Here, Data is presented as a character who is unable to ignore the “loneliness inherent in that whisper from the darkness.” Hearing a voice crying out for help over subspace, Data instinctively responds. He is canny enough to conceal his origins from the little girl on the surface of that dying world, but there’s a suggestion that Data’s reply was one driven by empathy. He could not bring himself to ignore the pleas for help echoing across the void.

Which should set up a nice debate about the morality of the Prime Directive, and whether such a hard and fast rule should trump such basic empathy. In the final scene, Picard reflects on his experience, explaining to Data why he eventually chose to bend the Prime Directive even slightly. “One of my officers, one of my friends, was troubled. I had to help.” There’s something very humanist in that sentiment, echoing Kirk’s suggestion in The City on the Edge of Forever that “let me help” are the three most important words in the English language.

Rocking the science lab...

Rocking the science lab…

Indeed, given that Snodgrass was quite critical of Roddenberry’s “everybody agrees all the time” utopia in The Measure of a Man, it’s no surprise that Pen Pals has basic human empathy trumping the Prime Directive. It’s an interesting suggestion, and one which hints at the show’s tendency toward humanising and developing the crew of the Enterprise so that they are more than just robots who blindly follow orders without any real essence of human feeling.

The problem is that Pen Pals seems to have met some resistance along the way. The argument for empathy is so heavily diluted that it becomes practically moot. Any of the ethical or moral issues raised by the plot are conveniently overridden by the Enterprise’s sudden ability to erase the memories from a young girl’s brain. The problems on the surface of the planet are also easily dealt with by the Enterprise, making the whole thing feel rather a bit too easy.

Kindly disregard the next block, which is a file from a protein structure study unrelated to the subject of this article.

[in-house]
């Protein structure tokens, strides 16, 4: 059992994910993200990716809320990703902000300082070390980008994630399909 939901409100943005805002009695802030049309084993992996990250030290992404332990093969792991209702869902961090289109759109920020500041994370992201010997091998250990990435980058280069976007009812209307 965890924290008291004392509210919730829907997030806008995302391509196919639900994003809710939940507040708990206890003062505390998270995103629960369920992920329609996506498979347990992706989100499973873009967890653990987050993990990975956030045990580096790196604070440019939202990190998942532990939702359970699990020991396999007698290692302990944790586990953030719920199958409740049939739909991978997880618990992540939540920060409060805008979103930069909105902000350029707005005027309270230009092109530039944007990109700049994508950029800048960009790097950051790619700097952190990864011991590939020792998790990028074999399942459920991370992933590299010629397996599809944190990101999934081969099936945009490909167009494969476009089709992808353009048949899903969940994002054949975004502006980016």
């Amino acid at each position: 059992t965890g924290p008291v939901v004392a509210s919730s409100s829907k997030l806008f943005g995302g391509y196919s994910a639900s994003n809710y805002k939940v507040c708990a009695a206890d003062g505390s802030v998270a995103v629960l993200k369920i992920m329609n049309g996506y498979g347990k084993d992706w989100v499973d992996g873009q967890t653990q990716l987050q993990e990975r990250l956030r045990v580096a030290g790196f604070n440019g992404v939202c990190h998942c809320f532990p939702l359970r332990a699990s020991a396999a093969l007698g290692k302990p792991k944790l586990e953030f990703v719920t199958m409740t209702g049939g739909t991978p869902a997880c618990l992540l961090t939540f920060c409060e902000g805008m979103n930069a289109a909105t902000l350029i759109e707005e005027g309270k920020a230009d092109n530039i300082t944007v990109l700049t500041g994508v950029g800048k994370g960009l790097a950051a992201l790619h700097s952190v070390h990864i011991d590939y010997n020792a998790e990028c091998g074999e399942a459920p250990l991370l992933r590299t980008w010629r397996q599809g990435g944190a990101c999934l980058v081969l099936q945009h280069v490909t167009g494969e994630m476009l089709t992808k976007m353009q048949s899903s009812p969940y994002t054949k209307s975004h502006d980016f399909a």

The red vial or the blue vial?

The red vial or the blue vial?

There are no dramatic stakes here. There’s no real compromise. Sure, Picard violates the Prime Directive, but in the most wishy-washy way that avoids any of the consequences you might expect from such a bold action. This isn’t a new problem on The Next Generation. The show has had serious trouble generating dramatic tension in the past. The Schizoid Man had to invent suspense with its transparent and unnecessary “near warp transport”, while The Royale made it clear that the Enterprise was willing to sit around however long it took Riker to solve the mystery inside the casino.

This an example of the sort of storytelling that would become all too common on Star Trek: Voyager and Star Trek: Enterprise. Instead of using the science-fiction trappings of The Next Generation to tell an interesting story, the show’s technology serves as a convenient deus ex machina to avoid any fall-out from the actions taken by the crew here. We’ve never heard reference to memory-wiping before. It’s very Orwellian medical technique for the Federation to keep on hand. It’s just a nice cheap way for the episode to tidy away any lingering ambiguity.